Songlin Zhang, Jaiyeola Thomas, Joel Thibodeaux, Ami Bhalodia, Fleurette Abreo
CytoJournal 2011 8(1):9-9
Background: The new 2009 ACOG guideline for cervical cytology screening changed the starting age to 21 years regardless of the age of onset of sexual intercourse. However, many recent studies have shown a dramatic increase in the incidence of cervical epithelial abnormalities among adolescents within the past two decades.
Materials and Methods: For this study, the reports of 156,342 cervical cytology were available of which 12,226 (7.8%) were from teenagers. A total of 192 teenagers with high grade intraepithelial lesion (HSIL) cervical cytology were identified. The ages ranged from 13 to 19 years with a mean of 17.7 years and a median of 18 years. Among them, 31.3% were pregnant, 12.0% were postpartum, and 13.5% were on oral contraceptive. Ninety-eight had prior cervical cytology.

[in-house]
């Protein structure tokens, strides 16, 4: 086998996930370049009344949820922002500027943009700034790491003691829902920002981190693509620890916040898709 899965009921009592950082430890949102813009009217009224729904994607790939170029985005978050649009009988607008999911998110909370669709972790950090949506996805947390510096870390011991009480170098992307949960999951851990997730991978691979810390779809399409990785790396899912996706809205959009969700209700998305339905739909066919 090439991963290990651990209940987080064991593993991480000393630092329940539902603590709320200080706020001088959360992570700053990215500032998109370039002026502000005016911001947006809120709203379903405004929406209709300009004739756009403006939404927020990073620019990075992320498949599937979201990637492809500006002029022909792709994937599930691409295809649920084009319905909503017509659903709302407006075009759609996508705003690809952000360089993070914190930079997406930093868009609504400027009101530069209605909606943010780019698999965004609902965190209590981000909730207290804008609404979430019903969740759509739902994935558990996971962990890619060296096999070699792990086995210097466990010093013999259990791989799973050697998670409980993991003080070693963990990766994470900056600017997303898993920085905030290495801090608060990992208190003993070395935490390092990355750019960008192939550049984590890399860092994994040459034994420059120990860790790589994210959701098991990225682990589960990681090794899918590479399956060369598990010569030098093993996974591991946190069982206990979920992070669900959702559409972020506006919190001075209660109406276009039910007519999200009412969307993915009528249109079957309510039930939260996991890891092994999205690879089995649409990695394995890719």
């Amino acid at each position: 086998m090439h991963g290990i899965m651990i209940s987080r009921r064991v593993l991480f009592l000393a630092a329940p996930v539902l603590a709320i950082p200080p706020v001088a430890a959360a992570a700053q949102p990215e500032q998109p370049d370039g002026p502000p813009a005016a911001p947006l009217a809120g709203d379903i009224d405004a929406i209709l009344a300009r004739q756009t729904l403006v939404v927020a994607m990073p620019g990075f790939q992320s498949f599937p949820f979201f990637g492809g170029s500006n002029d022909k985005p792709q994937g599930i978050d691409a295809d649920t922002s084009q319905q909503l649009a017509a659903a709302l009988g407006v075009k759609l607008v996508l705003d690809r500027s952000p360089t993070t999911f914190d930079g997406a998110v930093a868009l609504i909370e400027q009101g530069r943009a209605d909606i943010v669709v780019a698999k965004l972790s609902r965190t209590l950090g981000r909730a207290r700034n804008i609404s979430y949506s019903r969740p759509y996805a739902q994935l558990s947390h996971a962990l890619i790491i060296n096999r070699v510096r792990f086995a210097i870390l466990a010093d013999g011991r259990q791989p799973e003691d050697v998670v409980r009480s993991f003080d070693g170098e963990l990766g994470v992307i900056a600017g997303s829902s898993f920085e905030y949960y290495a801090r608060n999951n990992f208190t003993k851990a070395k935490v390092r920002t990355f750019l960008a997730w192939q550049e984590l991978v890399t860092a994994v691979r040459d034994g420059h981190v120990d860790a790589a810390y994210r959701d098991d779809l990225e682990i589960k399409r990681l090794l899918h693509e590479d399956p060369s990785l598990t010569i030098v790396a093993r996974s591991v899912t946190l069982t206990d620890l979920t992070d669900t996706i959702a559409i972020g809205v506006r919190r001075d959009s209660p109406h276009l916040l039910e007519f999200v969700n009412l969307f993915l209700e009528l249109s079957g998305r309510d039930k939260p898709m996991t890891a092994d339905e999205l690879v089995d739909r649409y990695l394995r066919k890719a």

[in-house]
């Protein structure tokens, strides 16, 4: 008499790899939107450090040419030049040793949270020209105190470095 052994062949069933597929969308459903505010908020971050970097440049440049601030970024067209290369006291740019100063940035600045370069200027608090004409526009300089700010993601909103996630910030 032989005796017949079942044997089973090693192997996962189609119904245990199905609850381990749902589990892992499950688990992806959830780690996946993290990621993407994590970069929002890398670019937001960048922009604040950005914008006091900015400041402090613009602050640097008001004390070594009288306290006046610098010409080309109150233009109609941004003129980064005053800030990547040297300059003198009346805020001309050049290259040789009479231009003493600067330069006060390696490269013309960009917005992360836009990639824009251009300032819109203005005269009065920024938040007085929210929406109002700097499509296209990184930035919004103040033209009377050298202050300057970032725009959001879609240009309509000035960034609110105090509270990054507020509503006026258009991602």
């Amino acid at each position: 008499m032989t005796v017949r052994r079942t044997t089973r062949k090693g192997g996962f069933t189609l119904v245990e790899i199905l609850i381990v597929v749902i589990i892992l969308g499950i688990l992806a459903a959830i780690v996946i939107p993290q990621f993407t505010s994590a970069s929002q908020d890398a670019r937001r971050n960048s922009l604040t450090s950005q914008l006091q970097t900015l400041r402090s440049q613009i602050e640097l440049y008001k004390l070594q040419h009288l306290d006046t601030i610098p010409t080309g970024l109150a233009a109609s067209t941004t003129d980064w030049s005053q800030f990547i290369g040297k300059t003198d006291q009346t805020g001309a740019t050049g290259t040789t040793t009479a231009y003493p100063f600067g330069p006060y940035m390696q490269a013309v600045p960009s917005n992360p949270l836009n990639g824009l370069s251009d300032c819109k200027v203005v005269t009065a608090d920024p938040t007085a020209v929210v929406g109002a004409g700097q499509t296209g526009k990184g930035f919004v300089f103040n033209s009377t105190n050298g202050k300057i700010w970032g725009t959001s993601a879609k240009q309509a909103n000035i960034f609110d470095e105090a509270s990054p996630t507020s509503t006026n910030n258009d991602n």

Results: The teenagers had statistically significant higher detection rates of overall abnormal cervical cytology (23.6% vs. 6.6%, P = 0), with 15.4% vs. 3.2% (P = 0) of low grade intraepithelial lesion (LSIL) and 1.8% vs. 1.0% (P = 2.56 Χ 10 -13 ) of HSIL compared to women ≥20 years. The teenage group had the highest abnormal cytology among all age groups. The LSIL/HSIL ratio was 8.5:1 for teenagers and 3.1:1 for women ≥20 years. A total of 131 teenagers had cervical biopsies within 12 months of the HSIL cytology, with diagnoses of 39 CIN 3, 1 VAIN 3, 15 CIN 2, 62 CIN 1, and 14 had a negative histology (CIN 0). Only in 19 of these 39 women, the CIN 2/3 lesion proved to be persistent.
Conclusion: We conclude that cytology screening of high risk teenagers is effective in detecting CIN 2/3 lesions. Moreover, treatment and careful follow-up can be realized.
(via Articles : CytoJournal as on April 30, 2012)